Mosaic frieze: Our Life
The famous “abdominal bandage”
The mosaic frieze Our Life is Europe’s largest work of art, measured by area. Comprising approx. 800,000 individual tiles, it extends around two storeys of the Haus des Lehrers, which is located on Alexanderplatz and was designed by Hermann Henselmann. Walter Womacka designed and produced the monumental frieze, measuring seven metres in height and 125 metres in length, between 1962 and 1964 in cooperation with other artists.
The work was commissioned following a competition launched by the GDR Ministry of Culture. Henselmann’s plans for the building included a frieze facade around the third and fourth floors. Womacka was later put in charge of designing this frieze. The two windowless storeys behind the frieze were allocated to the archives of the central education library.
Womacka initially completed a preliminary design representing humanity’s relation to the four elements – fire, water, earth and air. However, the competition jury rejected this idea for being too “un-Marxist and metaphysical”. According to art historian Elmar Kossel, the jury wanted the frieze to mark out Henselmann’s cool, “modern complex as ‘socialist architecture’”. The aim was to create a symbol in Alexanderplatz, one of East Berlin’s most central and prestigious locations, that would educate the city and propagate political messages.
Over the course of various design stages, Womacka developed a new concept that adhered more closely to the clear visual style and comprehensible meaning stipulated by the authorities who had commissioned the project. Using strong colours, expansive forms and black, angular lines, he designed a frieze comprising scenes with human figures and conventional symbolic motifs. He took the murals of Mexican artists as his model and inspiration.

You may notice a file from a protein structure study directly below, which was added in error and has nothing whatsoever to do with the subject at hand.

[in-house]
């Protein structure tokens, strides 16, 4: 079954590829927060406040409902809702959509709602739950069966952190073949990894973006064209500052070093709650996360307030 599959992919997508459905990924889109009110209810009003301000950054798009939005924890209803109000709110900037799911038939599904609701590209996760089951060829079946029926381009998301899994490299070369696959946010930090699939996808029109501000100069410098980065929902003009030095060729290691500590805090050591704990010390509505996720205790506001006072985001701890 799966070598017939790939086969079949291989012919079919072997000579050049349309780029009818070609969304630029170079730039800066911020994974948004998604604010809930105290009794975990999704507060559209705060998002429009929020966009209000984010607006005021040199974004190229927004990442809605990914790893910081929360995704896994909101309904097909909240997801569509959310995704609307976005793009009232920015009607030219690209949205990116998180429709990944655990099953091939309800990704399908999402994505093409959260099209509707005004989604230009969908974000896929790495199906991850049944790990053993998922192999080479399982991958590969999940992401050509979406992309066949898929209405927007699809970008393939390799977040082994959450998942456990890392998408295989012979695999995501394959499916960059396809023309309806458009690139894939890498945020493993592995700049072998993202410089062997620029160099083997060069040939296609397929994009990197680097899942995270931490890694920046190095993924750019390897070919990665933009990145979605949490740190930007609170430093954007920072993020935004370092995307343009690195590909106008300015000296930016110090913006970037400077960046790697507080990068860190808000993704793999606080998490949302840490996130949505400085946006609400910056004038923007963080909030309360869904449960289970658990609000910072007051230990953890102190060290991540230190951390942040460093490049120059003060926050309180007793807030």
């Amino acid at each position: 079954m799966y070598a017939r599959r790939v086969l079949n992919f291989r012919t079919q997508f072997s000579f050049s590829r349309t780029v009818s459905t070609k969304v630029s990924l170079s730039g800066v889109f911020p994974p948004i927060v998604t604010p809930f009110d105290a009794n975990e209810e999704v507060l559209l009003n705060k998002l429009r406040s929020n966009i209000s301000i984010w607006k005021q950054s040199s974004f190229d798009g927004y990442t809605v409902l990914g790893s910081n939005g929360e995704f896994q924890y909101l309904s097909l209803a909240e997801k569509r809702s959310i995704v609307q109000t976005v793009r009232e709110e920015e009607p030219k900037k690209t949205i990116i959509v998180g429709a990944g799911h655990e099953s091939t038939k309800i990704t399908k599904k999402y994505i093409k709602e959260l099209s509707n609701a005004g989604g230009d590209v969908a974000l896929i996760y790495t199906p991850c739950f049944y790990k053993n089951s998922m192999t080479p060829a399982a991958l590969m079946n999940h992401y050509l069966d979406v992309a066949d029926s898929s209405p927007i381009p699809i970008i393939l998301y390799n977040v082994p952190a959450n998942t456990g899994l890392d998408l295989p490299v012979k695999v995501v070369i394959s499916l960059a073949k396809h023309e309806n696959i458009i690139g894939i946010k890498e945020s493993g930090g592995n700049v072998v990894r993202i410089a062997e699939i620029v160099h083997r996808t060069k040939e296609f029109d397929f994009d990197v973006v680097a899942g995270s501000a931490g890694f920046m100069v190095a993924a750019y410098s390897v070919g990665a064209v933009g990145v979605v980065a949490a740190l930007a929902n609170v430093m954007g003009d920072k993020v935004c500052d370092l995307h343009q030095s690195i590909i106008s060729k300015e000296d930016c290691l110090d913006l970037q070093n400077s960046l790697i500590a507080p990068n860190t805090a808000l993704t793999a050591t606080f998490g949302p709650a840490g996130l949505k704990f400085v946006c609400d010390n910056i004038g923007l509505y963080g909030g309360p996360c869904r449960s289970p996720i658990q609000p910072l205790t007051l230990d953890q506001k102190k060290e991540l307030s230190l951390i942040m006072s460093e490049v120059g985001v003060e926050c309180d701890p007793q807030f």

Against the backdrop of his own war-time experiences and with an unwavering faith in the GDR’s programme of development, Womacka created an ideal image of a peaceful, modern socialist state. The result was a panorama of a youthful, industrious society living in harmony and looking confidently ahead into the future.
“Nowadays, I would no longer be capable of the naivety that permeates the image,” reflected Womacka in his autobiography, published in 2004. “If I had to design a mural of this kind today, it would be more ruminative. But that would be completely wrong. An image like this isn’t meant for a museum. It needs to be decorative, ornamental, optimistic.”
Given the mocking but affectionate moniker “the abdominal bandage” by Berliners, Womacka’s mosaic frieze, made of glass enamel, ceramics and lead, now has protected heritage status alongside Henselmann’s building complex. The frieze set a new trend in architectural art in the GDR. A lavish restoration project, commissioned by Berliner Congress Center GmbH and WBM Wohnungsbaugesellschaft Berlin-Mitte mbH, was carried out between 2001 and 2004.